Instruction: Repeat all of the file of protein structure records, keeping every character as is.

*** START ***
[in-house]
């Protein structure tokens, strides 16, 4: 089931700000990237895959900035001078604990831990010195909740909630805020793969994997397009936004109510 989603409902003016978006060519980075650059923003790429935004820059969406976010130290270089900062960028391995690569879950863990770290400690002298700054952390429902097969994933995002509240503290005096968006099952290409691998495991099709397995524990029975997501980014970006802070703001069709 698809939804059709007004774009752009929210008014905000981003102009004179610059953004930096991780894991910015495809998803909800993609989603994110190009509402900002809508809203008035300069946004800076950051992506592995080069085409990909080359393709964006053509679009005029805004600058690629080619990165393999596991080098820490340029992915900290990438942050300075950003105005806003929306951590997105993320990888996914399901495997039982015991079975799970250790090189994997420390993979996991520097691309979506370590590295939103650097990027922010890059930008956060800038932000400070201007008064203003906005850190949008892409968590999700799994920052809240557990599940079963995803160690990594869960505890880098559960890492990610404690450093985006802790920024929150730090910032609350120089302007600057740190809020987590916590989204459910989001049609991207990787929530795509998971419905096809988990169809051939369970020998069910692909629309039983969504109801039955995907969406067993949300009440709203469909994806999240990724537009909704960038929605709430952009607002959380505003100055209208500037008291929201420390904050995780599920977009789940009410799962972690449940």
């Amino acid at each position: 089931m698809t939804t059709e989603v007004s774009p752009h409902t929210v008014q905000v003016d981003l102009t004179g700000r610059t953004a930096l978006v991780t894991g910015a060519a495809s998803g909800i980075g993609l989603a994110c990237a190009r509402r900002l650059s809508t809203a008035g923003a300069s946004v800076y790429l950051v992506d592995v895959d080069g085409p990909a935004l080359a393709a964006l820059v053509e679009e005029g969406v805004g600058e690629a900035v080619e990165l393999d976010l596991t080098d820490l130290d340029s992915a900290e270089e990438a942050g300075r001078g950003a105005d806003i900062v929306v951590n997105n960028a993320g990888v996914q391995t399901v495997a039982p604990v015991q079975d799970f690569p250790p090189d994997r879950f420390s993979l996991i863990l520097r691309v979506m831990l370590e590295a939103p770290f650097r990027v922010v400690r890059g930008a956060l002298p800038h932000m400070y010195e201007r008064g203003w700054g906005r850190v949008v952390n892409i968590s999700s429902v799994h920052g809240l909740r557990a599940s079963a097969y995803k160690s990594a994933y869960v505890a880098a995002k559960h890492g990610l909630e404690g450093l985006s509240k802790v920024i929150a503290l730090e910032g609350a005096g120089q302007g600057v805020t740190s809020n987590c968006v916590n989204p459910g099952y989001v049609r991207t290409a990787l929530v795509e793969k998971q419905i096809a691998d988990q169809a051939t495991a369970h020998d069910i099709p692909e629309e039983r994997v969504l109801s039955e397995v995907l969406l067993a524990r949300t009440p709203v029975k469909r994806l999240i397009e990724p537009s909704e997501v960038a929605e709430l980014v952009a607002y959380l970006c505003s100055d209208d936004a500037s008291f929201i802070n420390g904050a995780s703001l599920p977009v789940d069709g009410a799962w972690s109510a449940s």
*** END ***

[in-house]
């Protein structure tokens, strides 16, 4: 089931700000990237895959900035001078604990831990010195909740909630805020793969994997397009936004109510 989603409902003016978006060519980075650059923003790429935004820059969406976010130290270089900062960028391995690569879950863990770290400690002298700054952390429902097969994933995002509240503290005096968006099952290409691998495991099709397995524990029975997501980014970006802070703001069709 698809939804059709007004774009752009929210008014905000981003102009004179610059953004930096991780894991910015495809998803909800993609989603994110190009509402900002809508809203008035300069946004800076950051992506592995080069085409990909080359393709964006053509679009005029805004600058690629080619990165393999596991080098820490340029992915900290990438942050300075950003105005806003929306951590997105993320990888996914399901495997039982015991079975799970250790090189994997420390993979996991520097691309979506370590590295939103650097990027922010890059930008956060800038932000400070201007008064203003906005850190949008892409968590999700799994920052809240557990599940079963995803160690990594869960505890880098559960890492990610404690450093985006802790920024929150730090910032609350120089302007600057740190809020987590916590989204459910989001049609991207990787929530795509998971419905096809988990169809051939369970020998069910692909629309039983969504109801039955995907969406067993949300009440709203469909994806999240990724537009909704960038929605709430952009607002959380505003100055209208500037008291929201420390904050995780599920977009789940009410799962972690449940």
């Amino acid at each position: 089931m698809t939804t059709e989603v007004s774009p752009h409902t929210v008014q905000v003016d981003l102009t004179g700000r610059t953004a930096l978006v991780t894991g910015a060519a495809s998803g909800i980075g993609l989603a994110c990237a190009r509402r900002l650059s809508t809203a008035g923003a300069s946004v800076y790429l950051v992506d592995v895959d080069g085409p990909a935004l080359a393709a964006l820059v053509e679009e005029g969406v805004g600058e690629a900035v080619e990165l393999d976010l596991t080098d820490l130290d340029s992915a900290e270089e990438a942050g300075r001078g950003a105005d806003i900062v929306v951590n997105n960028a993320g990888v996914q391995t399901v495997a039982p604990v015991q079975d799970f690569p250790p090189d994997r879950f420390s993979l996991i863990l520097r691309v979506m831990l370590e590295a939103p770290f650097r990027v922010v400690r890059g930008a956060l002298p800038h932000m400070y010195e201007r008064g203003w700054g906005r850190v949008v952390n892409i968590s999700s429902v799994h920052g809240l909740r557990a599940s079963a097969y995803k160690s990594a994933y869960v505890a880098a995002k559960h890492g990610l909630e404690g450093l985006s509240k802790v920024i929150a503290l730090e910032g609350a005096g120089q302007g600057v805020t740190s809020n987590c968006v916590n989204p459910g099952y989001v049609r991207t290409a990787l929530v795509e793969k998971q419905i096809a691998d988990q169809a051939t495991a369970h020998d069910i099709p692909e629309e039983r994997v969504l109801s039955e397995v995907l969406l067993a524990r949300t009440p709203v029975k469909r994806l999240i397009e990724p537009s909704e997501v960038a929605e709430l980014v952009a607002y959380l970006c505003s100055d209208d936004a500037s008291f929201i802070n420390g904050a995780s703001l599920p977009v789940d069709g009410a799962w972690s109510a449940s």